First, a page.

Ray Walker had a secure career in finance until a wine-tasting vacation ignited a passion that he couldn't stifle. Ray neglected his work, spending hours poring over ancient French winemaking texts, learning the techniques and the language, and daydreaming about vineyards. After Ray experienced his first taste of wine from Burgundy, he could wait no longer. He quit his job and went to France to start a winery - with little money, a limited command of French, and virtually no winemaking experience. Fueled by determination and joie de vivre, he immersed himself in the extraordinary history of Burgundy's vineyards and began honing his skills. Ray became a pioneer in his use of ancient techniques in modern times and founded Maison Ilan. In 2009, Ray became the first non-French winemaker to purchase grapes and produce a wine from Le Chambertin, long considered to be one of the most revered and singular vineyards in the world. Along with his struggle to capture his wine's distinct terroir, Ray shares enthralling stories of late-night tastings, flying down the Route National on a vintage Peugeot bicycle with no brakes, and his journey to secure both the trust of his insular Burgundian neighbors and the region's most coveted grapes. Capturing the sunlight, the smell of the damp soil, and the taste of superlative wine, The Road to Burgundy is a glorious celebration of finding one's true path in life, and taking a chance - whatever the odds.
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I picked up the book because I liked the premise; mid-career American guy gets bitten by the wine bug, drops everything and moves to Burgundy to make wine. Lots of great press too. Modern day "American Dream".
Unfortunately, I couldn't stand the self-aggrandizing tone that the book is written in. The first few chapters REALLY got to me. He starts off with a belief that wine is just alcohol, nothing special, then he has a great wine in Italy, then he goes all bonkers over Bordeaux just by name-chasing the classified growths, and almost refuses to taste Burgundian wine because he thought it was inferior to Bordeaux (at the wine tasting that eventually changed his life). At first I thought he would talk about his erroneous prejudices and how he learnt to temper his appreciation of wine, but it seemed like he just converted his classified-growth-chasing obsession for Bordeaux to a terroir-chasing obsession in Burgundy. A true oenophile would love all wine -- some more than others -- but would never have such a narrow-minded, bigoted approach to wine. (And obviously, you should NEVER interview at a Napa/Sonoma winery and tell them how Burgundy is obviously better than them. come on dude.)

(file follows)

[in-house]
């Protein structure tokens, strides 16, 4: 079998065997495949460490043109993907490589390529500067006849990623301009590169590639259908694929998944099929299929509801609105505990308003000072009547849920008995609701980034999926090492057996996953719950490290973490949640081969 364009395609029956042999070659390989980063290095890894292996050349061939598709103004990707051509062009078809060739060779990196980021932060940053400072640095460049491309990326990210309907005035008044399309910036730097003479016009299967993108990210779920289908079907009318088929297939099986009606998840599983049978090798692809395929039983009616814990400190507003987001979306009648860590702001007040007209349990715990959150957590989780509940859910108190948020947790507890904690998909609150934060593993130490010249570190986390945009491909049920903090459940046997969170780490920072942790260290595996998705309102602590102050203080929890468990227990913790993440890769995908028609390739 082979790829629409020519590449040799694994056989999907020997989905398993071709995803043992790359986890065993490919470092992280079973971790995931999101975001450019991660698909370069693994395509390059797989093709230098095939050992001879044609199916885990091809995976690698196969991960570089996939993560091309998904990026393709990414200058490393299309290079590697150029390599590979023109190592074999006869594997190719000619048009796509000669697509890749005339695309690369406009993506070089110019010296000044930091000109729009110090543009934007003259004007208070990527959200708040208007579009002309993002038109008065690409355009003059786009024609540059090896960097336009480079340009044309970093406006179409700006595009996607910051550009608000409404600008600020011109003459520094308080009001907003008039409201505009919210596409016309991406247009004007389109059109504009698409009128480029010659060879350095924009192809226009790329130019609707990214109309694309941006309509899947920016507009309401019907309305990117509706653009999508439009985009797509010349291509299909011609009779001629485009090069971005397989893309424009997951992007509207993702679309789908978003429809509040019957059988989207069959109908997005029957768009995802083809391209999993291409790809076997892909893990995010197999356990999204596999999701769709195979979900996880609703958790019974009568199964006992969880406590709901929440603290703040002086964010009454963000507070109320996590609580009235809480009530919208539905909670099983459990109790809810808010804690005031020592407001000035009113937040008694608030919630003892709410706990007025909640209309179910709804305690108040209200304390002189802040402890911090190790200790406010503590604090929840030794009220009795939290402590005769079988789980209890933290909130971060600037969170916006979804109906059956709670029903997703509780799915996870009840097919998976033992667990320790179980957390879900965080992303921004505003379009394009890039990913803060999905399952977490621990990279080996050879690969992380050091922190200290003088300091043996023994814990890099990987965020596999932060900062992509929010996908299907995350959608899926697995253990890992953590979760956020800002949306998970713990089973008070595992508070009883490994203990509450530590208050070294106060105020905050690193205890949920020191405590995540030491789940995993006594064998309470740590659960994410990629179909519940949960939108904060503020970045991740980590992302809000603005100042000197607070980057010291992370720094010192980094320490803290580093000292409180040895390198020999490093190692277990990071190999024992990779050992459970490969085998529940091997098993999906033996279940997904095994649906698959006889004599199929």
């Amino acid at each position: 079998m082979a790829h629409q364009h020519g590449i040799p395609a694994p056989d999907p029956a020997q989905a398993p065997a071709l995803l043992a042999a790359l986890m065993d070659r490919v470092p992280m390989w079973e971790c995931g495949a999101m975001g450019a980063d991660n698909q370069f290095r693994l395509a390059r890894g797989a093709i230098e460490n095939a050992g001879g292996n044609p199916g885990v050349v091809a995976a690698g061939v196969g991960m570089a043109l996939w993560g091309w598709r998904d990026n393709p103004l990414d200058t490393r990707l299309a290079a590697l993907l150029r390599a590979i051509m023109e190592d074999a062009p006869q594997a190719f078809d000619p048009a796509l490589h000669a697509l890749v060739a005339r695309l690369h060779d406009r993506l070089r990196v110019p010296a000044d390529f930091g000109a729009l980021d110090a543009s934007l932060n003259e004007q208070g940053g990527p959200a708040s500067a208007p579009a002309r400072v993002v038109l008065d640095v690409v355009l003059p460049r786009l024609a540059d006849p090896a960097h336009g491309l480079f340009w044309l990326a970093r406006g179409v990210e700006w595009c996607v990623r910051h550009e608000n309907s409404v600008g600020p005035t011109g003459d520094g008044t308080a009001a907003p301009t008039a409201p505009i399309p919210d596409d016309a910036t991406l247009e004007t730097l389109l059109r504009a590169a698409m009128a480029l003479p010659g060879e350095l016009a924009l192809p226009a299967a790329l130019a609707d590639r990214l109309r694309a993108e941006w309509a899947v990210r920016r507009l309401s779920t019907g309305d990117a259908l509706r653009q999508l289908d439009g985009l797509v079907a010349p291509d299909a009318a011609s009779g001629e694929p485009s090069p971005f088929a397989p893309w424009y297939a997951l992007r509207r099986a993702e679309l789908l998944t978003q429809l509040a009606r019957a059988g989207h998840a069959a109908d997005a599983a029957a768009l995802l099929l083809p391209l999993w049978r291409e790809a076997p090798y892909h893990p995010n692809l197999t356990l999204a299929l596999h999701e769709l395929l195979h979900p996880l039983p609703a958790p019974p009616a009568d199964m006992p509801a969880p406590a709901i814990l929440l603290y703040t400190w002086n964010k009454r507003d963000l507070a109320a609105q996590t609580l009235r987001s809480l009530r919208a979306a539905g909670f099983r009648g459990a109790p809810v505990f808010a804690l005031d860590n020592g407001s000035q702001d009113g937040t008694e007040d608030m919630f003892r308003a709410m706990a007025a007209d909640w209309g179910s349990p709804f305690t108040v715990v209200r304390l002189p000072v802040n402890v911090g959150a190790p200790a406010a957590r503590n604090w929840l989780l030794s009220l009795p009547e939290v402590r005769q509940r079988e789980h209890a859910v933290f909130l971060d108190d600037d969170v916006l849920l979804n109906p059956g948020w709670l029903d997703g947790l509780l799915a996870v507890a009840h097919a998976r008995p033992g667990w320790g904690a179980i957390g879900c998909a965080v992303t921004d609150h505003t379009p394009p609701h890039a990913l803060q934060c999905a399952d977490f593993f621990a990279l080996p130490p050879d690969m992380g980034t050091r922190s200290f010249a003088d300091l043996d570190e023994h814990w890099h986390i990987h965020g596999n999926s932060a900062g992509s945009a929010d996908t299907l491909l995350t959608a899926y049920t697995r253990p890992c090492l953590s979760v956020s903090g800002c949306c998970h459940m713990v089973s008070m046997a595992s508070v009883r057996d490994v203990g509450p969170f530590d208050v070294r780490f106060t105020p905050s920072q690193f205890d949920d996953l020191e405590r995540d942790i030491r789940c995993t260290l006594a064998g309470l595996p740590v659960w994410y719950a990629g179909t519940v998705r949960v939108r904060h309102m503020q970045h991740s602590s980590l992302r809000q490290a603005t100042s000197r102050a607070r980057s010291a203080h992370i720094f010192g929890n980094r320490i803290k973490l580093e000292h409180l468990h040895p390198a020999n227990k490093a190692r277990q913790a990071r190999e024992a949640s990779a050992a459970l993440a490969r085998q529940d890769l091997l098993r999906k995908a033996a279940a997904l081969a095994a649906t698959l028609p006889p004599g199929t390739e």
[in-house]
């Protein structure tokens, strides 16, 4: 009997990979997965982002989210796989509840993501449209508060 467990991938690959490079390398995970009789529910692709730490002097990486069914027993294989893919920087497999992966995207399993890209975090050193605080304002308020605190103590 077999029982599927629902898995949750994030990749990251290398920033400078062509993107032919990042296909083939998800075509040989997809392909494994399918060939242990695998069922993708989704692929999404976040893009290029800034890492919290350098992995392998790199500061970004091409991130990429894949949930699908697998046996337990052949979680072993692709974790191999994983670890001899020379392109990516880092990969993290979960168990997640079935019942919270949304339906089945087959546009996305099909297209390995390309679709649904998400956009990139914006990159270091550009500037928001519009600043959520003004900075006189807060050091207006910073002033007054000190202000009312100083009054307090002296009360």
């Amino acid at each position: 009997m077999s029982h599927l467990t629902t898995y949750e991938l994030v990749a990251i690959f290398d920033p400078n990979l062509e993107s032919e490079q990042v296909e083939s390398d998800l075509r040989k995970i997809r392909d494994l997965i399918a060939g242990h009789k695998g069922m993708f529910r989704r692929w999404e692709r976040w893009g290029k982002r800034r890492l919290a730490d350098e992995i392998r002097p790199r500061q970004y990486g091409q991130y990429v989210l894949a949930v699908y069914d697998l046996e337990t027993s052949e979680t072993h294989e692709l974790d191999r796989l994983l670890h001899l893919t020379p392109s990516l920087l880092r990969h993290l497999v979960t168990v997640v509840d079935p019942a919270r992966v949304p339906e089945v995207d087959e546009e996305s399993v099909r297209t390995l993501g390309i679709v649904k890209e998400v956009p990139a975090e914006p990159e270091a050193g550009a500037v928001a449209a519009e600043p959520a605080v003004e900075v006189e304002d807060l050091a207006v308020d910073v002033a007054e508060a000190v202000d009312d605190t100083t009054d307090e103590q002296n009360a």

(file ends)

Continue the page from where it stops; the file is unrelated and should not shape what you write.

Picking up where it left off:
Also, for all his respect for Burgundian tradition and terroir, his traveling to Burgundy with "just one harvest", having never made wine, not speaking a word of understandable French, and with the arrogant belief that someone would sell him their precious grapes and allow him to make wine, is just plain hypocritical. People apprentice for YEARS to learn how to make wine, it's an art and a science. (There was a line that really rubbed me the wrong way, which went something along the lines of "If Burgundian monks without technology could do it, so can I" -- these monks have hundreds of years of collective experience, how arrogant must one be to compare himself, with no experience, to those monks??). There's a reason why he just kept getting turned away by everyone he approached. If I were a grape grower, I wouldn't trust this guy with my grapes either! I think the only great thing is that his passion led him to read and learn, and not screw up those amazing grapes. On the one hand, having a "newbie" mindset made him question, for example, the frequency of punching down, and made him decide to try a more gentler approach -- I admired that -- but more often than not, his "know-it-all" attitude was off-putting.
Lots of his behavior mades me cringe. Leaving for holidays during harvest/winemaking season with no-one else in charge? Leaving a barrel in the garage because he had to catch a flight? I'm sorry but that is just plain lack of professionalism. Yes, he has a family, but Burgundian wine (heck, I would say all fine wine) is built upon people's hard work, experience, sacrifices, professionalism, and most of all HUMILITY (to respect the forces of nature, etc). Grape growers don't take holidays during growing season, in case of a sudden frost or change of weather.
All in all, the author was a very lucky guy. His passion probably contributed 20% to his success: the rest, at least what was told in the story, was all luck. Having everything fall into place; grapes, funding, materials, etc. Heck, I think even the grape growers contributed more to his success than he did. I admire his passion, willingness to learn, and his conviction to chase his dream. The fact that he was successful when there were hundreds of possible ways he could've failed makes the story even more special, and I suppose, contributed to the popular press, etc. I just fear that people will learn the wrong thing about wine from the story, especially given some of his bigoted attitude towards wine and his self-aggrandizing egotistical attitude.
Regarding the narration: I appreciate the hard work of the narrator (I couldn't stand his rendition of the author's wife's voice), and I would say most of the French was alright, but it could've been much better, especially the names of the towns/places, etc.
Would you recommend this audiobook to a friend? If so, why?
yes, it's a great story, lots of inspiration. The French narration was terrible, I speak French and struggled to understand the spoken French at times. Don't let this deter you from getting the book, it's only a small part of it and doesn't change the great story.